Also, OpenBSD runs a monolithic kernel - all the drivers for the platform are included by default, so if your hardware is supported, it's autodetected on boot. No kernel rebuilding or modules necessary. (I don't think FreeBSD does this.) I've used an OpenBSD install disc to identify weird hardware that Linux didn't recognize.

There are a lot of benefits from a packaging system that primarily builds from source: It's much easier to build a package with various options (OpenBSD calls them "FLAVORS"); build this, no-x11, use postgres for its stats, add support for vorbis, etc. He mentions this, but seeing apt-get struggle with dependencies if you go away from the default configuration (or worse yet, build something from source that other packages use!) really makes it clear. You don't have to build everything from source, either - there are cached packages for most things on the mirrors. (Building all of KDE or GNOME from source would take quite a while!) If PKG_PATH is set to a mirror, "pkg_add pkgname" will attempt to fetch the binary package and its dependencies.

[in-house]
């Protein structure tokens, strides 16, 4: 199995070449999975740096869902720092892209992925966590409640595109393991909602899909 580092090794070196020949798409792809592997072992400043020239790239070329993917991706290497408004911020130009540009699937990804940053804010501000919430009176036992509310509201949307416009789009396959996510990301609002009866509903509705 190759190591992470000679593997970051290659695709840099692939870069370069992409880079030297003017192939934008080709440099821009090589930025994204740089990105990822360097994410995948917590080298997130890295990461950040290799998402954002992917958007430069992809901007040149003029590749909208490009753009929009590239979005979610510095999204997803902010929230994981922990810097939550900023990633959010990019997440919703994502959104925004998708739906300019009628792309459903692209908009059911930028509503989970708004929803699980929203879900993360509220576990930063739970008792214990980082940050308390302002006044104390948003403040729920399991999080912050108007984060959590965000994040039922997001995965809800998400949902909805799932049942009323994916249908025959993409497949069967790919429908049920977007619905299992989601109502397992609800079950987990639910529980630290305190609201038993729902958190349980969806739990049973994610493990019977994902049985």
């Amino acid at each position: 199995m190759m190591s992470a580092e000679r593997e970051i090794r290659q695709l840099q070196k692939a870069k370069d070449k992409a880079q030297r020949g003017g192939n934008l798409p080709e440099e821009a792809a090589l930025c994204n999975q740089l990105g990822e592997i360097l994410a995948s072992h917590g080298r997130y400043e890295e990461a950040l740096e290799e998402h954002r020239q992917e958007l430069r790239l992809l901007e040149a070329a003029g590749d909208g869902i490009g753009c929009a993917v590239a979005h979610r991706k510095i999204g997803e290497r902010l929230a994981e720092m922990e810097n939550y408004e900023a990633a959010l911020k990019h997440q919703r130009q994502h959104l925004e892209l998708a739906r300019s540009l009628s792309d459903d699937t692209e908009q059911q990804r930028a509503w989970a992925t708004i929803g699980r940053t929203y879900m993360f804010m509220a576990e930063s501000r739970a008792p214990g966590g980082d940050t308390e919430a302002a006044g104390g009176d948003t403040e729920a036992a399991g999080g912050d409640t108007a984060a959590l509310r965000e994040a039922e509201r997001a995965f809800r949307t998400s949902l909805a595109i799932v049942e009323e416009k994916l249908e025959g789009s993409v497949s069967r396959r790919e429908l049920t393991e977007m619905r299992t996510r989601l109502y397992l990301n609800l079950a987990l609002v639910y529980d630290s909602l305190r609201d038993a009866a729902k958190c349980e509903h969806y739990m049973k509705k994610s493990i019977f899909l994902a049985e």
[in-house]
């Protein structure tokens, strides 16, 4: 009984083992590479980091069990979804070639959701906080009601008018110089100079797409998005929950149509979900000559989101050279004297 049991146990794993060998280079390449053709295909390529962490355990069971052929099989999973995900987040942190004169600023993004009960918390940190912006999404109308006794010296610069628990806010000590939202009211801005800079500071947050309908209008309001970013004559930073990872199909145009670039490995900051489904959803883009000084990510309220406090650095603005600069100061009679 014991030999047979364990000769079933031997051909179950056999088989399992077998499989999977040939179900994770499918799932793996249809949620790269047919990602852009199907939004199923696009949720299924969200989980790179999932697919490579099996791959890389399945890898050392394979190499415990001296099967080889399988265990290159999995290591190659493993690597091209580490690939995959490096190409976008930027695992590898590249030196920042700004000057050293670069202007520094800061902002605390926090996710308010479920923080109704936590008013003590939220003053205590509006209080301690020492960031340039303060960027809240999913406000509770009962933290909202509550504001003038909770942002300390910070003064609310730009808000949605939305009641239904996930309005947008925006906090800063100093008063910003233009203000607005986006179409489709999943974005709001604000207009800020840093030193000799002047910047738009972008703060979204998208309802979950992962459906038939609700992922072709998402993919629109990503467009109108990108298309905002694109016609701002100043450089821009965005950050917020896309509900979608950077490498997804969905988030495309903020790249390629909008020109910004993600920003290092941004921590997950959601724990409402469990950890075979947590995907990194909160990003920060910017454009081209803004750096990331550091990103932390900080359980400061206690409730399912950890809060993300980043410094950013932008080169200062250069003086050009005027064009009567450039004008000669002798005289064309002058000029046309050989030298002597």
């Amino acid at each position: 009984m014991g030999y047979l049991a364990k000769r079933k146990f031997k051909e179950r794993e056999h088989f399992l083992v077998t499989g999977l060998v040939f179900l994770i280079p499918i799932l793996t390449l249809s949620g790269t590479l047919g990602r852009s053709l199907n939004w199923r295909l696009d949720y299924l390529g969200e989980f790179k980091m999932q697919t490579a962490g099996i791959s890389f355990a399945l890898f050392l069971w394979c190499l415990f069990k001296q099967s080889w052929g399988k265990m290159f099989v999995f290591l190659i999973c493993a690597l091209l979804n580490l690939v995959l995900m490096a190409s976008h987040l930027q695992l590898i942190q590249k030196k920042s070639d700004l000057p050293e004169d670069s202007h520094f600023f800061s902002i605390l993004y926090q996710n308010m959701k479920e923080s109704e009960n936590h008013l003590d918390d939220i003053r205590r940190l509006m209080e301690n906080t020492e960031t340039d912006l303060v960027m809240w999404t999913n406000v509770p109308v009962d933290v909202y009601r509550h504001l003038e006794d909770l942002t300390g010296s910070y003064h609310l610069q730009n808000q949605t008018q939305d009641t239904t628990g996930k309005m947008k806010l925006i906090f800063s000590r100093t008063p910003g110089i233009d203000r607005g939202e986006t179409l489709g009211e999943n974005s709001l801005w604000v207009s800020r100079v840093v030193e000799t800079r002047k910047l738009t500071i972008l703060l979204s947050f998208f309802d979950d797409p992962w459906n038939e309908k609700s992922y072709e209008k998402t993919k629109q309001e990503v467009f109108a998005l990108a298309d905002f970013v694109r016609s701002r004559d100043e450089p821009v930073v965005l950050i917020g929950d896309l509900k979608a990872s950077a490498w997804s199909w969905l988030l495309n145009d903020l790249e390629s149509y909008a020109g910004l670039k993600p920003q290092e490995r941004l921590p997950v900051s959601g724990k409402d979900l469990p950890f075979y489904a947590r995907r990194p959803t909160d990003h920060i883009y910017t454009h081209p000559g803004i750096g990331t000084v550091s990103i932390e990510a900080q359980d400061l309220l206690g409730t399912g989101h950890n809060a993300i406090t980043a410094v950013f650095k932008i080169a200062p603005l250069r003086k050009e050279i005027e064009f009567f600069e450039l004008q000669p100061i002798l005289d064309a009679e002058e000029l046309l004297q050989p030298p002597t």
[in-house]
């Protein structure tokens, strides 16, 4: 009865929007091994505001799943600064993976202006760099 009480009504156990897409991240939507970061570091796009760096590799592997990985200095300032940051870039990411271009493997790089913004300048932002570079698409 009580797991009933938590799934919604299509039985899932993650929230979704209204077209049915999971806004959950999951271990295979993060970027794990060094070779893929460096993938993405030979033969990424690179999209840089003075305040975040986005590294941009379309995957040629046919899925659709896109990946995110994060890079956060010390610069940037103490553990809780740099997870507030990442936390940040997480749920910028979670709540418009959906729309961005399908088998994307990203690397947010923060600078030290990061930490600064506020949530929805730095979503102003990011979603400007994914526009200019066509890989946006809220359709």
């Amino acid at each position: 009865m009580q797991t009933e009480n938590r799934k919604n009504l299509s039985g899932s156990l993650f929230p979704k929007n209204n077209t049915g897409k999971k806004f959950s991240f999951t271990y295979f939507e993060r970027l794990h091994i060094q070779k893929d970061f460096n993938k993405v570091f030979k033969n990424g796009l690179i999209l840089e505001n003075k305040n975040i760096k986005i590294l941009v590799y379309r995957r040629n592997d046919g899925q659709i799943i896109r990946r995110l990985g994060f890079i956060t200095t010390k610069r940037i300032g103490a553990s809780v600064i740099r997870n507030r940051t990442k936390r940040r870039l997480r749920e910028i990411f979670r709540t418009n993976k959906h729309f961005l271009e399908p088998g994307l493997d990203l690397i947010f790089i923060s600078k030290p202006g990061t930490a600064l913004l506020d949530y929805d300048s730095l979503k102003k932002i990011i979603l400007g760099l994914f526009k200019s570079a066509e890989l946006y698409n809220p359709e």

7 points by ghshephard 15 hours ago 0 replies      
"Unix-the-code is owned by SCO"

Not according to a judge, A jury, and at least one judicial review. Unix, the code, is owned by Novell.



1 point by rasur 1 hour ago 0 replies      
At work, I develop on OS X (aka Darwin, derived in part from BSD) and deploy on Linux (mostly Debian). For personal endeavours, I have FreeBSD running.

In general, I've found FreeBSD to be more stable and to have more of an "engineered" feel to it (if you'll excuse the use of the term "feel"), while Linux.. well, as pointed out elsewhere is a little more chaotic in terms of it's development.

I can't speak for Net/OpenBSD, but FreeBSD certainly has a Linux compatibility layer that let's you run most, if not all, Linux code, so potentially it's "win/win" (or "Lose/Lose" depending on your POV).

But I can say that, over the years, comparing Linux and FreeBSD, FreeBSD is my choice as it has generally been less of a hassle to set up and administer, and the documentation - whilst not completely perfect - is pretty damn good.

My tuppenny opinion, YMMV etc..

3 points by lockem 14 hours ago 2 replies